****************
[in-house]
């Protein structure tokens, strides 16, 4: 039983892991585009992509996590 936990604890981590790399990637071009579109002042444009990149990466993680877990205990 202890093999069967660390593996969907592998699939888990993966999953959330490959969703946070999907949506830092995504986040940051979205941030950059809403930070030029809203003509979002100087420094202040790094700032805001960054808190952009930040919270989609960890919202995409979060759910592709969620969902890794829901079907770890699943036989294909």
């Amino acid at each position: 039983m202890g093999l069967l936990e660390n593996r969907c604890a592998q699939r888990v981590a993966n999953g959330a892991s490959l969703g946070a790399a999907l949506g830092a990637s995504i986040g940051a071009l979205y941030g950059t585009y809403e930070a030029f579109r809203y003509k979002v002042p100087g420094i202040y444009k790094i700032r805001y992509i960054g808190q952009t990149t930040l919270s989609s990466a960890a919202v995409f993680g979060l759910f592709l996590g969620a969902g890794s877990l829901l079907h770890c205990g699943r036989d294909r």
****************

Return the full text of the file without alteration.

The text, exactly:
[in-house]
């Protein structure tokens, strides 16, 4: 039983892991585009992509996590 936990604890981590790399990637071009579109002042444009990149990466993680877990205990 202890093999069967660390593996969907592998699939888990993966999953959330490959969703946070999907949506830092995504986040940051979205941030950059809403930070030029809203003509979002100087420094202040790094700032805001960054808190952009930040919270989609960890919202995409979060759910592709969620969902890794829901079907770890699943036989294909």
């Amino acid at each position: 039983m202890g093999l069967l936990e660390n593996r969907c604890a592998q699939r888990v981590a993966n999953g959330a892991s490959l969703g946070a790399a999907l949506g830092a990637s995504i986040g940051a071009l979205y941030g950059t585009y809403e930070a030029f579109r809203y003509k979002v002042p100087g420094i202040y444009k790094i700032r805001y992509i960054g808190q952009t990149t930040l919270s989609s990466a960890a919202v995409f993680g979060l759910f592709l996590g969620a969902g890794s877990l829901l079907h770890c205990g699943r036989d294909r």